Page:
CLINTON RANN: When I was a kid, I seen his movie, and inspired me about Falconry, that's how I got into Falconry. I saw The Falcon and the Snowman and I thought that was really cool. I didn't know anything about what the story was about. You know, just here is a guy with birds, that's, that's so cool. And when I heard he lived here. I thought, I'll go meet this guy. I mean, the guy's done his time, he's paid his debt to society, and, you know, that's how I feel. I mean, there are some people that, you know, look at it as traitor or, you know, what it is, but 90% of people that I have ever come across don't really have an a bad thing to say.

There are limits to how much Chris Boyce wants to talk about the intelligence material after all these years. The consequences are still high.

CHRIS BOYCE: I just not going to bang my head against walls anymore. Doing this interview is about as far as I'm going to stick my neck out. My problem is that if I get convicted of anything, I go back to prison forever. You know, so I tip toe through life.

But issues concerning Australia still clearly rile him.

CHRIS BOYCE: Sometimes I would be really mad at Australians, you know. Here you were, allies, and we were screwing you.

REPORTER: Were you disappointed that there wasn't more of a reaction in Australia as to what you had to say about material you'd seen?

CHRIS BOYCE: I was really suspicious of the reaction in Australia actually. Because I remember the head of your Labor Unions, Bob Hawke, immediately after - in the middle of my trial, get up and I remember the articles was brought to me that Bob Hawke had denied that there was any CIA interference in your Labor Unions. I - I immediately assumed that man was corrupted. And then he was elected Prime Minister, I was mortified.

Boyce's view of Bob Hawke is not based on inside information, but is a response to Hawke challenging Boyce's portrayal of Australian trade unions - a subject matter that still agitates him after all these years.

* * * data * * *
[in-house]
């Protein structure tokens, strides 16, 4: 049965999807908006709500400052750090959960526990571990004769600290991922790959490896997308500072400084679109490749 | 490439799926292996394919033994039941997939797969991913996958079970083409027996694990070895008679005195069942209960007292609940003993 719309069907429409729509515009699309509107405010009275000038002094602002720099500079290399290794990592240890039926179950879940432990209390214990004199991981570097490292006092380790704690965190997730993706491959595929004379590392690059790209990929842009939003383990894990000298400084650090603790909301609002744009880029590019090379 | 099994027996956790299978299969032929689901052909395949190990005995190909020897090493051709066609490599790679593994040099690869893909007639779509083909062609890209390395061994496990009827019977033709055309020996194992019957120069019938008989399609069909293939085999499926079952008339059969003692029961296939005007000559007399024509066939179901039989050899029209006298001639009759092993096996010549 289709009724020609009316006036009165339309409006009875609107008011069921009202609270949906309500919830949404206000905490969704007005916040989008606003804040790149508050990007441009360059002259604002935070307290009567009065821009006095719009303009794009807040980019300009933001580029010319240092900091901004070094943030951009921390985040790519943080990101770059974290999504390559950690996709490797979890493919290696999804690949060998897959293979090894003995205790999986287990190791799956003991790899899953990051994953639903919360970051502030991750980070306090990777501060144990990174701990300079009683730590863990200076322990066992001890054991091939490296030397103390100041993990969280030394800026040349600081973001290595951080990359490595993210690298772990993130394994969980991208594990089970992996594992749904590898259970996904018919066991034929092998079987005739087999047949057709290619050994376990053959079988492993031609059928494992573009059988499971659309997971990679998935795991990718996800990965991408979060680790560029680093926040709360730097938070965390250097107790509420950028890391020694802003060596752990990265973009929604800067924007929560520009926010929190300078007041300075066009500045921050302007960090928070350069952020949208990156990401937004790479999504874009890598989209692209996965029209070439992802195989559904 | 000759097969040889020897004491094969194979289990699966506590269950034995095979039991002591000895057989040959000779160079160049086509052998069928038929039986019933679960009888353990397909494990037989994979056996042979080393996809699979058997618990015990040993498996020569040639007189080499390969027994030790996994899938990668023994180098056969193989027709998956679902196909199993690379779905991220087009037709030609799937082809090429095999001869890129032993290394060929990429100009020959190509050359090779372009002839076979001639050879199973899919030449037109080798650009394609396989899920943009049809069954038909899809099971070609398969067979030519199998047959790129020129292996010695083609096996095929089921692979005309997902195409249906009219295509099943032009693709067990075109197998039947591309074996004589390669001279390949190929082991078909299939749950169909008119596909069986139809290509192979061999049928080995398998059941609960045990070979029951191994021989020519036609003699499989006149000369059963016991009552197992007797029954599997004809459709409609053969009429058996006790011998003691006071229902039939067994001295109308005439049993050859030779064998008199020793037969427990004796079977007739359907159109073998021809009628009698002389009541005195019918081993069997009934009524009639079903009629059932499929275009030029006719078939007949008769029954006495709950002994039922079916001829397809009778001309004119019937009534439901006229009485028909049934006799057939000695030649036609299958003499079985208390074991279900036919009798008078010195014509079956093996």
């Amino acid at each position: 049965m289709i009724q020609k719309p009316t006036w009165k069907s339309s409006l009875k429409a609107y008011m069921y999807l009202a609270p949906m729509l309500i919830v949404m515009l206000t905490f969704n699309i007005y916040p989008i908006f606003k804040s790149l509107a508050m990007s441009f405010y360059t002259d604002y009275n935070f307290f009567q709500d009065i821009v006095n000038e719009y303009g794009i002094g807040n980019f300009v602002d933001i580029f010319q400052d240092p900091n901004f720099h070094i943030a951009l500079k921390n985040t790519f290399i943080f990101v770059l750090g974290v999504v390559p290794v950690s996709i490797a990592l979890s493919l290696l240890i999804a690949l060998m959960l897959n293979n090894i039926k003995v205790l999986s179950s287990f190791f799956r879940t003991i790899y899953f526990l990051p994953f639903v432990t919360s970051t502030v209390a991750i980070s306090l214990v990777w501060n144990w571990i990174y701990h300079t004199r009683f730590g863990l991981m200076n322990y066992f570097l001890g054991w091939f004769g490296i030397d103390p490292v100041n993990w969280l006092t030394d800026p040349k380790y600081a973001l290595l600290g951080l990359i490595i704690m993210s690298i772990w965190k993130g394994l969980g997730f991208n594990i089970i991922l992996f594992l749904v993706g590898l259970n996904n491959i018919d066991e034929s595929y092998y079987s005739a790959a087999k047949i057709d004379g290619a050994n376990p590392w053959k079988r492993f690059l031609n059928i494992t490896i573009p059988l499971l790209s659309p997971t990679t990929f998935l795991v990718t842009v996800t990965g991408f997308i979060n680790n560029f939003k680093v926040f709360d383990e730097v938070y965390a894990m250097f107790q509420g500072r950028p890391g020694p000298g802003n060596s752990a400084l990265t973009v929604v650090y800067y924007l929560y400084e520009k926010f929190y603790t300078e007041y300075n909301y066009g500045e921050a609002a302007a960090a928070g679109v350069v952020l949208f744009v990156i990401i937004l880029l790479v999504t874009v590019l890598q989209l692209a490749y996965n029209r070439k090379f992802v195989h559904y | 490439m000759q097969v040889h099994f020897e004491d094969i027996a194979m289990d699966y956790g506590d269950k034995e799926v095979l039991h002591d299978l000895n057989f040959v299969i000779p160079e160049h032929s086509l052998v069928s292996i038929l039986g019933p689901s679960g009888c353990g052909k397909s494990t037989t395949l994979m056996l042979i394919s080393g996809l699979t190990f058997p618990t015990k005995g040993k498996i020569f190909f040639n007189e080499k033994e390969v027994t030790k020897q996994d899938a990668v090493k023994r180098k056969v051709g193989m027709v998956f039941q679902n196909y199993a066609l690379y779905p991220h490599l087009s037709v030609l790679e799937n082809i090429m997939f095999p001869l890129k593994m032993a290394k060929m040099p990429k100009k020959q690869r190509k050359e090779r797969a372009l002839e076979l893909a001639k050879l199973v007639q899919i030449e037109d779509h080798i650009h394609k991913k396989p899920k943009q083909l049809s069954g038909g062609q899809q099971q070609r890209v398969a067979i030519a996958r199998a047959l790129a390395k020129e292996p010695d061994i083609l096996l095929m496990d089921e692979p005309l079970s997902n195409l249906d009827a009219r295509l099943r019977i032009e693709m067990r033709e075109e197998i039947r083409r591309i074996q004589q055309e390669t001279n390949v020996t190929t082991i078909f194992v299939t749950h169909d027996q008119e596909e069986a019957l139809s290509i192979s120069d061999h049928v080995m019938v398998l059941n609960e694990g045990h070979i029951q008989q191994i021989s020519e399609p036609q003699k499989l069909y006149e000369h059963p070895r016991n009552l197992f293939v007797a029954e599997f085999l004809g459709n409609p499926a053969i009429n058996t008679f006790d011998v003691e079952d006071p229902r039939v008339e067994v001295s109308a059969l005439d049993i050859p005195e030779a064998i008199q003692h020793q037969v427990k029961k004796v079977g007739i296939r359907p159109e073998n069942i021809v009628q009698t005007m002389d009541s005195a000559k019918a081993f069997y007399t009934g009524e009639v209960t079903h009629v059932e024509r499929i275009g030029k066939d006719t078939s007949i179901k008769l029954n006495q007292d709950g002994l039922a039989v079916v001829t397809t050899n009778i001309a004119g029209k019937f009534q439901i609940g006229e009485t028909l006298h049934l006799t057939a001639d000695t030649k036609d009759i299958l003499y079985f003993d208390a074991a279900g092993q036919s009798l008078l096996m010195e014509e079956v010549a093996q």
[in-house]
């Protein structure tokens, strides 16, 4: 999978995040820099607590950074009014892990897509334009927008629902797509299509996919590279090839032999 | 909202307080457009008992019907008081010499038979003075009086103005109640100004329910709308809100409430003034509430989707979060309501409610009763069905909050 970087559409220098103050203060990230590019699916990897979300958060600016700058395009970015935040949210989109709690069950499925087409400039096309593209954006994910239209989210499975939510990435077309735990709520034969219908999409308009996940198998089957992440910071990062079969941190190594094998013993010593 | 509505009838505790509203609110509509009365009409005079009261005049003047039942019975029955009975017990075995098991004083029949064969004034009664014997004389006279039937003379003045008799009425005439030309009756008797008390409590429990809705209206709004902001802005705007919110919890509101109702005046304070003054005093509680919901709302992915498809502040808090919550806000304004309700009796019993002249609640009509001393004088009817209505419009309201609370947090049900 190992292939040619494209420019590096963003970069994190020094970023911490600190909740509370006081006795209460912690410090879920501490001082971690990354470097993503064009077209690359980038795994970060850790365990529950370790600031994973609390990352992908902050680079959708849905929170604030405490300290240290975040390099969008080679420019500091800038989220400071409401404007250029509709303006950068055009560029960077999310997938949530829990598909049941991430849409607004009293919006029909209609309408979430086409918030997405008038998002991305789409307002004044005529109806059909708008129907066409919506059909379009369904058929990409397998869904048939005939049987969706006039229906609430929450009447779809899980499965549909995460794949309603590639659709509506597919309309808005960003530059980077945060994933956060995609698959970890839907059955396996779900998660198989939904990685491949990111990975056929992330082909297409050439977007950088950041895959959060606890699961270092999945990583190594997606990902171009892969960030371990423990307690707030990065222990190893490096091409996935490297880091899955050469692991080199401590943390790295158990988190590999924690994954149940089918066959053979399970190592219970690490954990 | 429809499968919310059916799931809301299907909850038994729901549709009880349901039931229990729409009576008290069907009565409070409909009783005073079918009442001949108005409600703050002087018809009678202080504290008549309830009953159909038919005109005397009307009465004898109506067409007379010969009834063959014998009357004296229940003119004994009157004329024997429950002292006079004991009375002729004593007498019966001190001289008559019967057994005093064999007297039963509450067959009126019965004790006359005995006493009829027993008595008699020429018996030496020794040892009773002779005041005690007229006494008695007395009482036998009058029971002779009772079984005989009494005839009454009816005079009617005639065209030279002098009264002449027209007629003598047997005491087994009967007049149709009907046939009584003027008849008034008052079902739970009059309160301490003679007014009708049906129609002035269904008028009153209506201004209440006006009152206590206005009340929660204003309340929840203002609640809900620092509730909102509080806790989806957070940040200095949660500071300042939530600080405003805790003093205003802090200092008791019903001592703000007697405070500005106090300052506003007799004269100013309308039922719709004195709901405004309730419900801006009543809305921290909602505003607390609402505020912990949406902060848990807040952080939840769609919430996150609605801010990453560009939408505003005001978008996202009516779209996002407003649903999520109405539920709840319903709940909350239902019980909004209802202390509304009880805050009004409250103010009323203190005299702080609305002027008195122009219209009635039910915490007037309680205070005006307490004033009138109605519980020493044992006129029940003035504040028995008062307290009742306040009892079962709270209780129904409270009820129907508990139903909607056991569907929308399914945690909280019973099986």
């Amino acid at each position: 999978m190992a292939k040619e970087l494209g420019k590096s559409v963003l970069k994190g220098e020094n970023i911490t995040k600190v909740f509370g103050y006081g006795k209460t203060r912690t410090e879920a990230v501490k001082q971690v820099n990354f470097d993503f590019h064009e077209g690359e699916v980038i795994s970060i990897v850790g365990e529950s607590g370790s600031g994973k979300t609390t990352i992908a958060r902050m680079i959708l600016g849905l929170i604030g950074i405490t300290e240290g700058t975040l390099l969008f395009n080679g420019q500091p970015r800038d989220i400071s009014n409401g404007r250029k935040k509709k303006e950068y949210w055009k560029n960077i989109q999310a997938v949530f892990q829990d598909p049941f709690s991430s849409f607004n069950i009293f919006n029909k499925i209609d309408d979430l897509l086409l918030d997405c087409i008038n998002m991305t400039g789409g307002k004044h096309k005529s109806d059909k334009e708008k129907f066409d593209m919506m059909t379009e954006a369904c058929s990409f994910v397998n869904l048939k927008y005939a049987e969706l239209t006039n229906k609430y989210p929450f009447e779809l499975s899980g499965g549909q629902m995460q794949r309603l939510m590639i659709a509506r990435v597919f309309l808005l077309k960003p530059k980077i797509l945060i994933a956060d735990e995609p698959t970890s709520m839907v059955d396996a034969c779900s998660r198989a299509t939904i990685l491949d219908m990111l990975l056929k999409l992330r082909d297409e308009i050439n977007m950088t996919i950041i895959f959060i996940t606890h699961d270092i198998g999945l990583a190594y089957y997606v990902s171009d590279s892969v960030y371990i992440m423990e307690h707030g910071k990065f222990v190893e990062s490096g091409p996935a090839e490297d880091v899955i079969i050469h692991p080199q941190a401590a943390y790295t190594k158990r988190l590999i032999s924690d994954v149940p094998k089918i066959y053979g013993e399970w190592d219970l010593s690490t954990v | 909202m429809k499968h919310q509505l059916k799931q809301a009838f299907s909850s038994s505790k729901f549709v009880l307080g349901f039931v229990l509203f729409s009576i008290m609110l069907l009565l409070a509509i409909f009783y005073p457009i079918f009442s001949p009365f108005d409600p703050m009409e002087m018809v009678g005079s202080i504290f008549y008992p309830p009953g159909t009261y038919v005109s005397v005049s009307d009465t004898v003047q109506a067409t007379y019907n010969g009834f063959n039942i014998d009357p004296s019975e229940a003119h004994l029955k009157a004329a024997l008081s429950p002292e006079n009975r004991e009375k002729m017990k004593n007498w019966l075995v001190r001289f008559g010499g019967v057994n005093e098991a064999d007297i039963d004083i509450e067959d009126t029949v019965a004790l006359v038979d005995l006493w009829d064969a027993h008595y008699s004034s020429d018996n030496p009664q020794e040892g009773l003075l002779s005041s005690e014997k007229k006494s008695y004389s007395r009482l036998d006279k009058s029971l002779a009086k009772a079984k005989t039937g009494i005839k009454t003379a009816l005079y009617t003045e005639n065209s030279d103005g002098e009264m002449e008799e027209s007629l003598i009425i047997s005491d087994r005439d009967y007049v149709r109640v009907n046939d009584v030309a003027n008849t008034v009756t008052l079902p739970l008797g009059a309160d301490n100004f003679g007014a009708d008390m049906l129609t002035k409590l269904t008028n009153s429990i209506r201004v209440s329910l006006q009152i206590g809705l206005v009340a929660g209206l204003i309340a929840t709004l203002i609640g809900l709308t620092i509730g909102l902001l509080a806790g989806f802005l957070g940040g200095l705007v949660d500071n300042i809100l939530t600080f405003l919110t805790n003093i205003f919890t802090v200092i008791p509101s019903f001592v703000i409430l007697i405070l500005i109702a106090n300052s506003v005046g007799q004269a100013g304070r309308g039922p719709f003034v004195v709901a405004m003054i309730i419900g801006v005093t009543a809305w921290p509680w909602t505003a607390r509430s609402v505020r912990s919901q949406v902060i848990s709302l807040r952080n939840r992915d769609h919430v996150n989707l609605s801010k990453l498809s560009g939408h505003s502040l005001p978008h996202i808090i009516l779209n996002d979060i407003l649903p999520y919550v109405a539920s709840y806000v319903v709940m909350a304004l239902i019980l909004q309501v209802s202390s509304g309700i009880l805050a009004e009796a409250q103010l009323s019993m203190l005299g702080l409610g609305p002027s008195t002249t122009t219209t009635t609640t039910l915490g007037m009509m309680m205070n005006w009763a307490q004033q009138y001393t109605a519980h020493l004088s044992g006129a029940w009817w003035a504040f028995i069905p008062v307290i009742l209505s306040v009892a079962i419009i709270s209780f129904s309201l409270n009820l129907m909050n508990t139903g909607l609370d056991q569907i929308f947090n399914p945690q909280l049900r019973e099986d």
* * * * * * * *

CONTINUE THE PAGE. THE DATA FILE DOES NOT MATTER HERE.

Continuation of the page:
CHRIS BOYCE: You don't seem to stand up for your own independence, it seems to me. And that bothered me.

The Whitlam Government wasn't just beset by conservatives and the forces of capital. The trade unions caused enormous damage and instability to his Government, possibly with sinister motives if Chris Boyce's suspicions are correct.

CHRIS BOYCE: I was sitting there one day in the vault and I received a Twix, and I previously sent an inquiry for some of the project managers that had dealt with the shipment of our hardware and software and personnel to Pine Gap and shipment from Pine Gap back and there were threatened strikes that we heard about. So we were asking for clarification and instructions, should we go ahead and ship? Was the strike imminent? And the message that came back was, "Continue to ship as scheduled. The strike will be suppressed." So I'm sitting there and I'm thinking, you know, not only are Whitlam's days numbered, not only is he going, but we've also infiltrated and corrupted - CIA has - Australia Labour Unions somehow. Strikes were supposed to follow and somehow they didn't.

REPORTER: So you had a green pass basically to get through Australia, you could get through strikes, airports, docks...

CHRIS BOYCE: Yes, in that instance. Right.

REPORTER: Trucking, whatever it was. Your gear was safe. That's your understanding.

CHRIS BOYCE: Completely.

REPORTER: It's a very serious allegation. At any time, did members of the Australian Government or the opposition ask you for details about that allegation?

CHRIS BOYCE: Never. Never.

REPORTER: Did that disappoint you? Did its surprise you?

CHRIS BOYCE: Yes. It was like you didn't want to know. Or you already knew.